After all, a honeypot is a concept and not a tool that you can simply deploy. You need to know in advance what you want to learn, and then you can customize a honeypot to your needs. In our book, we present several case studies on how to use different kinds of honeypots to protect a given network.
Physical vs. Virtual Honeypots
We also differentiate between physical and virtual honeypots. A physical honeypot is a real machine on the network with its own IP address. Physical often implies high interaction, thus allowing the system to be compromised completely. They are typically expensive to install and maintain. For large address spaces, it is impractical or impossible to deploy a physical honeypot for each IP address. In that case, we need to deploy virtual honeypots.
A virtual honeypot is simulated by another machine that responds to network traffic sent to the virtual honeypot. When gathering information about network attacks or probes, the number of deployed honeypots influences the amount and accuracy of the collected data. A good example is measuring the activity of HTTP-based worms: We can identify these worms only after they complete a TCP handshake and send their payload. However, most of their connection requests will go unanswered because they contact randomly chosen IP addresses. A honeypot can capture the worm payload by configuring it to function as a Web server or by simulating vulnerable network services. The more honeypots we deploy, the more likely one of them is contacted by a worm.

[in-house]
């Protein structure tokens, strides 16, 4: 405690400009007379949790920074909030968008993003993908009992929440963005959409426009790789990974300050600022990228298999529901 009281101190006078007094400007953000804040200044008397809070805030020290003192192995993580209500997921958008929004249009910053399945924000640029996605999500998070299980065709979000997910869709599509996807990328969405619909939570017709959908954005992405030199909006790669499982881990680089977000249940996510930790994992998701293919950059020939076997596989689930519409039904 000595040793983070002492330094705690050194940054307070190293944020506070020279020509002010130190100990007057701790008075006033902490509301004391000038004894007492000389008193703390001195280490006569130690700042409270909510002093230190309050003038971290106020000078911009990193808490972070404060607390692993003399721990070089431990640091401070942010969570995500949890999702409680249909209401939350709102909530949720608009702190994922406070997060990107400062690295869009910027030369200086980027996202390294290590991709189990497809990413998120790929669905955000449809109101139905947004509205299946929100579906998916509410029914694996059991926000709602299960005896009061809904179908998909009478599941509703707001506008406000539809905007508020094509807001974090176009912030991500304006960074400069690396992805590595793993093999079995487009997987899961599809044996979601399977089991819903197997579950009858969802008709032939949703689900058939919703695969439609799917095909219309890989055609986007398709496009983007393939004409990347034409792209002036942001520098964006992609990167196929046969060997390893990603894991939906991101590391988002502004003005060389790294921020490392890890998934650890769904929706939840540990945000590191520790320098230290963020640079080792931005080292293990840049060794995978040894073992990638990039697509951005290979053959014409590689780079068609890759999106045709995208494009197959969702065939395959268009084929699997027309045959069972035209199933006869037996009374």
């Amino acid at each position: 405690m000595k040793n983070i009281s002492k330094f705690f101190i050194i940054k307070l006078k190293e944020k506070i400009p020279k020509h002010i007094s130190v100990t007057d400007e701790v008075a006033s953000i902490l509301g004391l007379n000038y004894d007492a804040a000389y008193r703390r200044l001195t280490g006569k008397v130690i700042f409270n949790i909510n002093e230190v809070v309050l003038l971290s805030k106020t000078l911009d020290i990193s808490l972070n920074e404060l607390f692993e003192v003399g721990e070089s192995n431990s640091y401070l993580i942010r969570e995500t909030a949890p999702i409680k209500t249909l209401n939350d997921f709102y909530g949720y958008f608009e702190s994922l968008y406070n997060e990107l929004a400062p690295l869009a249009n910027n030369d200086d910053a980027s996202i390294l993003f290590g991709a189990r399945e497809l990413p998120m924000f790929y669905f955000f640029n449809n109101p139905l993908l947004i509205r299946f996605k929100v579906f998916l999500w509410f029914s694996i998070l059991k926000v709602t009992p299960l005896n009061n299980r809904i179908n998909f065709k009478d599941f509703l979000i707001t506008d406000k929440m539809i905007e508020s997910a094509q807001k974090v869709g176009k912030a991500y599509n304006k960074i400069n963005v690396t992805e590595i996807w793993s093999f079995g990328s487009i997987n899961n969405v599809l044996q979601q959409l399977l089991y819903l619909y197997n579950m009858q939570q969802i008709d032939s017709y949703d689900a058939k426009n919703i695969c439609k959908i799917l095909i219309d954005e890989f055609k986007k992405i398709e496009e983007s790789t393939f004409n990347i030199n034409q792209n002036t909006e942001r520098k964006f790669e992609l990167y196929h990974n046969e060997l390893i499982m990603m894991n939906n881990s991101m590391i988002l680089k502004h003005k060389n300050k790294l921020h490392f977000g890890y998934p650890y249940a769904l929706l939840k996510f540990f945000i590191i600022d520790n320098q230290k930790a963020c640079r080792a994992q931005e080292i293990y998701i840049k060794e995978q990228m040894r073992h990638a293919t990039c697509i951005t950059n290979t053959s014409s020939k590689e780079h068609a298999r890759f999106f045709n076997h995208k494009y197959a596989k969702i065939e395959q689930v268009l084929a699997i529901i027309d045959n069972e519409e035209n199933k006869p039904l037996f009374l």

With the help of virtual honeypots, you can easily deploy a large number of honeypots. Furthermore, this kind of honeypot offers two additional advantages: scalability and ease of maintenance. We can have thousands of honeypots on just one machine. They are inexpensive to deploy and accessible to almost everyone. In our book, we discuss further about how to implement, configure, use and maintain virtual honeypots in your own environment-even if you have never deployed a honeypot before.
ABOUT THE AUTHORS:
Niels Provos and Thorsten Holz are co-authors of “Virtual Honeypots: From Botnet Tracking to Intrusion Detection” (Addison Wesley Professional, 2007).
Provos received a Ph.D. from the University of Michigan in 2003, where he studied experimental and theoretical aspects of computer and network security. He is one of the OpenSSH creators and known for his security work on OpenBSD. He developed Honeyd, a popular open-source honeypot platform; SpyBye, a client honeypot that helps Web masters detect malware on their Web page; as well as many other tools such as Systrace and Stegdetect. He is a member of the Honeynet Project and an active contributor to open-source projects. Provos is currently employed as senior staff engineer at Google. He can be reached at [email protected].
Holz is a Ph.D. student at the Laboratory for Dependable Distributed Systems at the University of Mannheim, Germany. He is one of the founders of the German Honeynet Project and a member of the Steering Committee of the Honeynet Research Alliance. His research interests include the practical aspects of secure systems, but he is also interested in more theoretical considerations of dependable systems. Currently, his work concentrates on bots/botnets, client honeypots and malware in general. He regularly blogs at http://honeyblog.org. He can be reached at [email protected].